Featured Beginning of the end for the Prius?

Discussion in 'Prius, Hybrid, EV and Alt-Fuel News' started by nfschlaack, Dec 22, 2018.

  1. bisco

    bisco cookie crumbler

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    twas ever thus...
     
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  2. Raytheeagle

    Raytheeagle Senior Member

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    Sounds like Mrs. Bisco is the American Express card of the 21st Century :p.
     
    #42 Raytheeagle, Dec 27, 2018
    Last edited: Dec 28, 2018
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  3. austingreen

    austingreen Senior Member

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    Outside of Japan only a small part of the automotive market is willing to pay a substantial premium for non plug-in hybrid tech. Toyota can definitely continue profitably make the prius for export to the US because of that Japanese market, but competition will keep the numbers down. It won't be the leader it was in the gen II/gen III. Agree the current styling exercise is a fail, but competition and low oil prices probably hurt it more. When gas prices rise again my guess is outside of japan the plug-ins will lead.

    It's simply economics. Tesla should be able to drive batteries at the pack level down to $100/kwh in the next car design cycle. Let's take a nice round 10 kwh which may cost tesla $1000 to make a pack, lets say toyota could buy these packs and needs to make a profit say $3000 to the customer including a 6.6 kwh charger. Using just current tech that is about 150 lbs and could provide about 60 hp. Take the new dynamic force toyota 2L atkinson engine, and you have a 215 hp car. The current battery is not liquid cooled which makes it simpler but more expensive. The phev control laws are easier than hybrid, and can be made to give better feel. I think that car might be a better value proposition outside of japan. Design it from the ground up to handle the battery as part of the frame with a better cg, and with suspension for the weight, maybe 16" wheels and tires no options.

    Otherwise competition - corolla/auris/camry hybrid makes sales decline even at toyota dealerships in North America and Europe tough. That corolla hybrid will benefit from lower cost US production when it is introduced next year.
     
    #43 austingreen, Dec 28, 2018
    Last edited: Dec 28, 2018
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  4. hill

    hill High Fiber Member

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    I was hoping you'd weigh in john - what with so many of the car model's sales diminishing - and many of the Tesla buyers coming from Toyota, and Model 3 sales increasing more than all prior Tesla sales ... (even before their least expensive version is available) do you think Toyota will hang tight with Prius until gas prices rebound?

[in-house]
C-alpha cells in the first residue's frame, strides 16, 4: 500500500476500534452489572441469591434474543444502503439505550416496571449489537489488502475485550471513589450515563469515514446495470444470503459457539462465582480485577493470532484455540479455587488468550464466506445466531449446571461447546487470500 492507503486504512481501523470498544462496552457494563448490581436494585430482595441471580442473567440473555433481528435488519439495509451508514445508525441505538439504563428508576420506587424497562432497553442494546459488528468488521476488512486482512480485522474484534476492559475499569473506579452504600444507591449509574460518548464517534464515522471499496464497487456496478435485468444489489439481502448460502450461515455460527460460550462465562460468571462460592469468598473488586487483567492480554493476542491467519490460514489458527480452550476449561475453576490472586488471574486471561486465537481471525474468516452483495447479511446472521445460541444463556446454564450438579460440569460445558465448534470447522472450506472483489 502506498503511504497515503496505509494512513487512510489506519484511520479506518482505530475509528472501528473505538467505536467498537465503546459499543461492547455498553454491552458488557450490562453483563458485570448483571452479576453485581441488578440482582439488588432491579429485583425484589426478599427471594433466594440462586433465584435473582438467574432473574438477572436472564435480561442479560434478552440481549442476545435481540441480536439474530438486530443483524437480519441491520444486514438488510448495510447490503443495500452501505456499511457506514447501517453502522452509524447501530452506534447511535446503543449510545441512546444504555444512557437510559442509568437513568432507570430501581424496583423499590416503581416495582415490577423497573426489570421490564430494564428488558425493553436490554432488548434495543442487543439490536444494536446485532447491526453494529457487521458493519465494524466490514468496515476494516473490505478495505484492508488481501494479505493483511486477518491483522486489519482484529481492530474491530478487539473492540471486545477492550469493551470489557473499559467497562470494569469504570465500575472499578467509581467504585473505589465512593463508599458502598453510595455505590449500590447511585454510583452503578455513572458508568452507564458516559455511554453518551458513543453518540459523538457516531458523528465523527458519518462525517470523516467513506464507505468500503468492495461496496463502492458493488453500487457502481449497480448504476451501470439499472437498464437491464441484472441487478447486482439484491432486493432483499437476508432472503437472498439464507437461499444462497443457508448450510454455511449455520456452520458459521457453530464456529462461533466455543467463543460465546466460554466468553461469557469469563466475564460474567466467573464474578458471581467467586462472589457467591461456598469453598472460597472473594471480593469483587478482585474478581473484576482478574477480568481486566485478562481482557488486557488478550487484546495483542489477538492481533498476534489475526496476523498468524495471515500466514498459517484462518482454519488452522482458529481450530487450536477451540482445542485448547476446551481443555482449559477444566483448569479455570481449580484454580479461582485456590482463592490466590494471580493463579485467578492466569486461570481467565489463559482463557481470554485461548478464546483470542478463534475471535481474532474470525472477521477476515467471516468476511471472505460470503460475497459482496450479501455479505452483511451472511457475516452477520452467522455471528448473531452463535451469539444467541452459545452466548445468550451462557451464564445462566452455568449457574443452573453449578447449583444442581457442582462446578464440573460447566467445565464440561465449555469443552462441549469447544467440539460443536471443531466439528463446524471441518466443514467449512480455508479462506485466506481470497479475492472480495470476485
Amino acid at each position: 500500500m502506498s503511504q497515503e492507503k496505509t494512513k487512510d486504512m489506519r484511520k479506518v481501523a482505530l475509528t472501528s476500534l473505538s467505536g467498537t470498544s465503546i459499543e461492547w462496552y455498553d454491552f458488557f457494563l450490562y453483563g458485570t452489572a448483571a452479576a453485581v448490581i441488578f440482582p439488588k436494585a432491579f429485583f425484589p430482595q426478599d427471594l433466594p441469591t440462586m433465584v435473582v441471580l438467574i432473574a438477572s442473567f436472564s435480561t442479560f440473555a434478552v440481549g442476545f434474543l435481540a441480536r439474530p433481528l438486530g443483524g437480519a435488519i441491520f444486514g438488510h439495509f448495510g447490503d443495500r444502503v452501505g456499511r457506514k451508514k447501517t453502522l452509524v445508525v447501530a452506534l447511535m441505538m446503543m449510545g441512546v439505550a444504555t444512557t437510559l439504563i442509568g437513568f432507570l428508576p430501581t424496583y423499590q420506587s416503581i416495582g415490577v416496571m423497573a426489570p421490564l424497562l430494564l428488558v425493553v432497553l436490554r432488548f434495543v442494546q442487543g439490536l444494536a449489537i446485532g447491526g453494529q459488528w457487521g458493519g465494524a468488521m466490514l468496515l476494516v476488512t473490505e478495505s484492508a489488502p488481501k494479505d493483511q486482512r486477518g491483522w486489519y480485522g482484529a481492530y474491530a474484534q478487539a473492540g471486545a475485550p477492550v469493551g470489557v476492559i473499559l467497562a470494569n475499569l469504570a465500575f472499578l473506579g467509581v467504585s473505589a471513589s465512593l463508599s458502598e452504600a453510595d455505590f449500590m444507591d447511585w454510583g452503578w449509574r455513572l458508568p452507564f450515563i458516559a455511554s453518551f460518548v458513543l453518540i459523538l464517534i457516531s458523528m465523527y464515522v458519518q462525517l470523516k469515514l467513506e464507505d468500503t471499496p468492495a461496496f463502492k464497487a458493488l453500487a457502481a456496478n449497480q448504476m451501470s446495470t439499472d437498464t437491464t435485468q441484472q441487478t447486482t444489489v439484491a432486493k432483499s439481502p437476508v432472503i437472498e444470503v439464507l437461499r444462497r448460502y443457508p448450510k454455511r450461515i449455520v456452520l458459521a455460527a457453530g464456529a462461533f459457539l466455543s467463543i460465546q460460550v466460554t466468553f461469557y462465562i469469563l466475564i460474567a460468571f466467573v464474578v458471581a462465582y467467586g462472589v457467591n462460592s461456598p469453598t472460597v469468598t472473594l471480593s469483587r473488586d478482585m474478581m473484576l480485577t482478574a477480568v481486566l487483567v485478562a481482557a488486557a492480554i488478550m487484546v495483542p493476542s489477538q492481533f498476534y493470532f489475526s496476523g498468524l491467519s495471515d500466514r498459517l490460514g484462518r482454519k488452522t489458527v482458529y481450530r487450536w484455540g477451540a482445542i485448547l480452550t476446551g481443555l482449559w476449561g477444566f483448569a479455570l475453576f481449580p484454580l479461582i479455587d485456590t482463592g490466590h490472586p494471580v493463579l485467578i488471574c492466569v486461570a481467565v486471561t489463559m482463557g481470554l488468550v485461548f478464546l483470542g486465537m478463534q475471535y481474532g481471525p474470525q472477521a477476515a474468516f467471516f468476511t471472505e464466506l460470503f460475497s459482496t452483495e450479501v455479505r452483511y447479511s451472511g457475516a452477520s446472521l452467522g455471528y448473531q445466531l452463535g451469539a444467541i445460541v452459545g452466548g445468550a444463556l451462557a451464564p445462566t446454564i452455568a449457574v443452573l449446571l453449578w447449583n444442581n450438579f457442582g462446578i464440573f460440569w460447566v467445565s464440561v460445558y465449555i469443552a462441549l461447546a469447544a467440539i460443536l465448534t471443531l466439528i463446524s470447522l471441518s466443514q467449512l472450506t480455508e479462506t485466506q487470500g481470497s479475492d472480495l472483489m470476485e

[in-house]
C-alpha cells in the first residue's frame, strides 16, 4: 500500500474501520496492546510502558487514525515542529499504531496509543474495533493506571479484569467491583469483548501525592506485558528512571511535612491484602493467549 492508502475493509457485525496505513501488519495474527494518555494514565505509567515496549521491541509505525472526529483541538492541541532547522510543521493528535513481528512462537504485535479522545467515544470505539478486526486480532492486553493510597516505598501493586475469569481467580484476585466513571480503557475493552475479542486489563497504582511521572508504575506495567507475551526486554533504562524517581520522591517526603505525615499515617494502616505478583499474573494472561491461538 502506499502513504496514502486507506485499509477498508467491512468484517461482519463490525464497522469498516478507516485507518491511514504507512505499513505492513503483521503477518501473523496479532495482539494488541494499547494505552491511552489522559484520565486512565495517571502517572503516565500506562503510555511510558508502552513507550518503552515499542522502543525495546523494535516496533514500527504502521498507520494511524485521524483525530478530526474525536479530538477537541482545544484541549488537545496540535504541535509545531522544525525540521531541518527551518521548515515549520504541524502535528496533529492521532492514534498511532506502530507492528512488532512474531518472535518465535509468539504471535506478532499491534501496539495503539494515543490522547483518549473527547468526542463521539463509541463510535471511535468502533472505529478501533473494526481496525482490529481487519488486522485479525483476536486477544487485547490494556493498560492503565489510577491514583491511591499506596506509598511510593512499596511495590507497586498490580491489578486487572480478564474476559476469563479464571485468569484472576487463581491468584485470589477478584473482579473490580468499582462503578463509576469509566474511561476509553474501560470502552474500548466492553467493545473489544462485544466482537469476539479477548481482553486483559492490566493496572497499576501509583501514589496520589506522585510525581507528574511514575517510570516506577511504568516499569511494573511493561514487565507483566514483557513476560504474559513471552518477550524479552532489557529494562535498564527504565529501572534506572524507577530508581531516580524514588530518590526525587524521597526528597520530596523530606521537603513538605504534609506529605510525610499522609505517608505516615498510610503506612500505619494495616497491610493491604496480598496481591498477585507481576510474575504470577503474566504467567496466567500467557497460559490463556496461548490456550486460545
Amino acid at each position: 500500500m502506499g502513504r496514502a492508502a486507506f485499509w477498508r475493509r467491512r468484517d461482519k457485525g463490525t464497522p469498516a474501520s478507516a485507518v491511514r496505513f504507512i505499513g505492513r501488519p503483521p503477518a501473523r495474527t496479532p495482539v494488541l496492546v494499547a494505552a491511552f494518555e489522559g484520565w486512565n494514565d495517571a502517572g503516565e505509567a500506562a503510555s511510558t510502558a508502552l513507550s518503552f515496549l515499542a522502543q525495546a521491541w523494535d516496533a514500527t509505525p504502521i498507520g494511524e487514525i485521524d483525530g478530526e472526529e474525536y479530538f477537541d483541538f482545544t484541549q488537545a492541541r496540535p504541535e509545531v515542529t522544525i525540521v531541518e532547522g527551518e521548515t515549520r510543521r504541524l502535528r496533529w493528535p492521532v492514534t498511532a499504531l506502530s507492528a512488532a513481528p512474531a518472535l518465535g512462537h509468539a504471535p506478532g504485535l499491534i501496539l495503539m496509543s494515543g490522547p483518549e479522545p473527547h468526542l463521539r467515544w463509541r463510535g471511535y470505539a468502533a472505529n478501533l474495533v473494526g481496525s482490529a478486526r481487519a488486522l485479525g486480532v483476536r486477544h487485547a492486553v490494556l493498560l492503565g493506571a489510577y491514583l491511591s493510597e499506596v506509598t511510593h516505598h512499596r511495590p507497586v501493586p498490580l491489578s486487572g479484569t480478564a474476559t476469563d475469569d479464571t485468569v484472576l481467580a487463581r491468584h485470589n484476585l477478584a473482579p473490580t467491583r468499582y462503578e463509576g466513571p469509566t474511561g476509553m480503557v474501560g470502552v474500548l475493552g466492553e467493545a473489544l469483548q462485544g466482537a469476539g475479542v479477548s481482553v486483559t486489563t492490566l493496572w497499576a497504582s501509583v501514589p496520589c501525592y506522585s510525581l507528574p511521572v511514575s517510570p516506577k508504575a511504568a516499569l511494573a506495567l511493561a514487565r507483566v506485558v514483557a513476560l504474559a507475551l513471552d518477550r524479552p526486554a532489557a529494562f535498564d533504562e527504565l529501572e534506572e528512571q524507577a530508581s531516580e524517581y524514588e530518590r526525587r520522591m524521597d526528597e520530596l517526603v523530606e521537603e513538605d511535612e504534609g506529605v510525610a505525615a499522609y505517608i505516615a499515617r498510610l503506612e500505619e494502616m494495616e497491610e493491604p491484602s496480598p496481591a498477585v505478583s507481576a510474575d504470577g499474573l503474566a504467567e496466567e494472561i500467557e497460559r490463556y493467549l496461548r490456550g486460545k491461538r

#44 hill, Jan 3, 2019
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  5. bisco

    bisco cookie crumbler

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    know your audience
     
  6. hill

    hill High Fiber Member

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    (sigh ... call me thick) well .... i don't get what a manufacturer's 'audience' exactly means. I'd think any sales that a dealer /manufacturer can get is a potential sale /audience. If so - why not just call it what it is ... a customer. If that is the case ...
    directing ... leading ?
    The highest (leading) MPGe is the model 3 ...... albeit not the cheapest until the lowest range 3 gets released in a few months ... even so - sales are way above expectations - & 'directing' ? pluginns are all over the place, so no one's really taking off in a manner that can be called 'directing' the market ... right? as some have more cargo storage, or more battery size, or more gas mpg's, or more sportyness etc ... so yeah - plugin hybrids seem to be in a state of appealing to many different buyer needs .... none being off-the-chart outstanding, evidence by diminishing sales.
    .
     
    #46 hill, Jan 3, 2019
    Last edited: Jan 3, 2019
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  7. bwilson4web

    bwilson4web i3 and Prime

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    Whose expectations?

    Bob Wilson
     
  8. hill

    hill High Fiber Member

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    the nay-sayers .... and even some of the ambivalent
     
  9. bisco

    bisco cookie crumbler

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    my expectations (hopes really) won't be reached until the half million preorders are cleared and robust sales continue, along with profitability and a strong balance sheet